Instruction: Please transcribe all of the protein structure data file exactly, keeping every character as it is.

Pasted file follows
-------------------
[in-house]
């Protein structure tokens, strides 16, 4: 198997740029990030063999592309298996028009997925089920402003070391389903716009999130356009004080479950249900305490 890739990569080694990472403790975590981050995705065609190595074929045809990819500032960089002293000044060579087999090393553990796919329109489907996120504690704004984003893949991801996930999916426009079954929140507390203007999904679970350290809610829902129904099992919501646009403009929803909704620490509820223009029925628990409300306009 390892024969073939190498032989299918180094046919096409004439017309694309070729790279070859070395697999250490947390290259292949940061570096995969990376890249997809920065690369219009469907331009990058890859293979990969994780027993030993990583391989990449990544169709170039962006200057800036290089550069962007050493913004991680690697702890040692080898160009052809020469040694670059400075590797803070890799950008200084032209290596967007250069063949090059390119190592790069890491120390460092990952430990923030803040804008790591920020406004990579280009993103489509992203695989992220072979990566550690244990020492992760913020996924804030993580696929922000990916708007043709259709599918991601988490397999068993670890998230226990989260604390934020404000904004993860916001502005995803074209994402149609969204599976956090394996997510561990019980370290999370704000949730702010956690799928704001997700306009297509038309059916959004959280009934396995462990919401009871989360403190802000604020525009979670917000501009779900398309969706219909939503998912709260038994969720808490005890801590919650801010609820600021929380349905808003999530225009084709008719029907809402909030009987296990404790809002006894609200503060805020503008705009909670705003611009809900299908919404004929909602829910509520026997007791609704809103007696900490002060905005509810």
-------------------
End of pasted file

[in-house]
């Protein structure tokens, strides 16, 4: 198997740029990030063999592309298996028009997925089920402003070391389903716009999130356009004080479950249900305490 890739990569080694990472403790975590981050995705065609190595074929045809990819500032960089002293000044060579087999090393553990796919329109489907996120504690704004984003893949991801996930999916426009079954929140507390203007999904679970350290809610829902129904099992919501646009403009929803909704620490509820223009029925628990409300306009 390892024969073939190498032989299918180094046919096409004439017309694309070729790279070859070395697999250490947390290259292949940061570096995969990376890249997809920065690369219009469907331009990058890859293979990969994780027993030993990583391989990449990544169709170039962006200057800036290089550069962007050493913004991680690697702890040692080898160009052809020469040694670059400075590797803070890799950008200084032209290596967007250069063949090059390119190592790069890491120390460092990952430990923030803040804008790591920020406004990579280009993103489509992203695989992220072979990566550690244990020492992760913020996924804030993580696929922000990916708007043709259709599918991601988490397999068993670890998230226990989260604390934020404000904004993860916001502005995803074209994402149609969204599976956090394996997510561990019980370290999370704000949730702010956690799928704001997700306009297509038309059916959004959280009934396995462990919401009871989360403190802000604020525009979670917000501009779900398309969706219909939503998912709260038994969720808490005890801590919650801010609820600021929380349905808003999530225009084709008719029907809402909030009987296990404790809002006894609200503060805020503008705009909670705003611009809900299908919404004929909602829910509520026997007791609704809103007696900490002060905005509810």